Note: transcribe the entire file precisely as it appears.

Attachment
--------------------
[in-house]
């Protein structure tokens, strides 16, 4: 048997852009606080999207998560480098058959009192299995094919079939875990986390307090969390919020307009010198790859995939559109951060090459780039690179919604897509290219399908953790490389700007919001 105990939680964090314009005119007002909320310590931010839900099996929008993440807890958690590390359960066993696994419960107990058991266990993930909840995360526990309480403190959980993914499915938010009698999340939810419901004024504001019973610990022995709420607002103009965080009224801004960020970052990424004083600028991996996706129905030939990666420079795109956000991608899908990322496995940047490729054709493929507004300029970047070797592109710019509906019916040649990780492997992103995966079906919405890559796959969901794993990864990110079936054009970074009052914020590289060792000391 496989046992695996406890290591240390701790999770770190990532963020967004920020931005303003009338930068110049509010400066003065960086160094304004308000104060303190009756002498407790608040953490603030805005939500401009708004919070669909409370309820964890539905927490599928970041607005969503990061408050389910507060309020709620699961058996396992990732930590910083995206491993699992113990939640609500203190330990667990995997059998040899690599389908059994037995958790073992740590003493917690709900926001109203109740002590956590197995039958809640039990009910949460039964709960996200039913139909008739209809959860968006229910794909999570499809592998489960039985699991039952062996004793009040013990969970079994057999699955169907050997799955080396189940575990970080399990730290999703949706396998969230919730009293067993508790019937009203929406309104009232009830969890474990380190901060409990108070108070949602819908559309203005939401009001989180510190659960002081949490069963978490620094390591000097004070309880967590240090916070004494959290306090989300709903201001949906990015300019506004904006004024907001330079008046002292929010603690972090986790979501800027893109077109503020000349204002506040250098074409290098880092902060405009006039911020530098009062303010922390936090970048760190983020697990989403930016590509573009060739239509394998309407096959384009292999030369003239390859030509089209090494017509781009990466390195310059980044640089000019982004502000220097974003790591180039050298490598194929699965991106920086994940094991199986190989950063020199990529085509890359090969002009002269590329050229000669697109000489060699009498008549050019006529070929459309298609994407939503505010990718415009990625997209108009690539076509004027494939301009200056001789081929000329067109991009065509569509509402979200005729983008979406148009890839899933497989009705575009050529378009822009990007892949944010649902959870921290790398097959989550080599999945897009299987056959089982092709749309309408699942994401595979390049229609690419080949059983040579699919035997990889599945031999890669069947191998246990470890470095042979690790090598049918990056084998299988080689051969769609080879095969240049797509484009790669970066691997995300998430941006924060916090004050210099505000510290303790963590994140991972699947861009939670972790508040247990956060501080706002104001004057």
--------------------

[in-house]
């Protein structure tokens, strides 16, 4: 048997852009606080999207998560480098058959009192299995094919079939875990986390307090969390919020307009010198790859995939559109951060090459780039690179919604897509290219399908953790490389700007919001 105990939680964090314009005119007002909320310590931010839900099996929008993440807890958690590390359960066993696994419960107990058991266990993930909840995360526990309480403190959980993914499915938010009698999340939810419901004024504001019973610990022995709420607002103009965080009224801004960020970052990424004083600028991996996706129905030939990666420079795109956000991608899908990322496995940047490729054709493929507004300029970047070797592109710019509906019916040649990780492997992103995966079906919405890559796959969901794993990864990110079936054009970074009052914020590289060792000391 496989046992695996406890290591240390701790999770770190990532963020967004920020931005303003009338930068110049509010400066003065960086160094304004308000104060303190009756002498407790608040953490603030805005939500401009708004919070669909409370309820964890539905927490599928970041607005969503990061408050389910507060309020709620699961058996396992990732930590910083995206491993699992113990939640609500203190330990667990995997059998040899690599389908059994037995958790073992740590003493917690709900926001109203109740002590956590197995039958809640039990009910949460039964709960996200039913139909008739209809959860968006229910794909999570499809592998489960039985699991039952062996004793009040013990969970079994057999699955169907050997799955080396189940575990970080399990730290999703949706396998969230919730009293067993508790019937009203929406309104009232009830969890474990380190901060409990108070108070949602819908559309203005939401009001989180510190659960002081949490069963978490620094390591000097004070309880967590240090916070004494959290306090989300709903201001949906990015300019506004904006004024907001330079008046002292929010603690972090986790979501800027893109077109503020000349204002506040250098074409290098880092902060405009006039911020530098009062303010922390936090970048760190983020697990989403930016590509573009060739239509394998309407096959384009292999030369003239390859030509089209090494017509781009990466390195310059980044640089000019982004502000220097974003790591180039050298490598194929699965991106920086994940094991199986190989950063020199990529085509890359090969002009002269590329050229000669697109000489060699009498008549050019006529070929459309298609994407939503505010990718415009990625997209108009690539076509004027494939301009200056001789081929000329067109991009065509569509509402979200005729983008979406148009890839899933497989009705575009050529378009822009990007892949944010649902959870921290790398097959989550080599999945897009299987056959089982092709749309309408699942994401595979390049229609690419080949059983040579699919035997990889599945031999890669069947191998246990470890470095042979690790090598049918990056084998299988080689051969769609080879095969240049797509484009790669970066691997995300998430941006924060916090004050210099505000510290303790963590994140991972699947861009939670972790508040247990956060501080706002104001004057």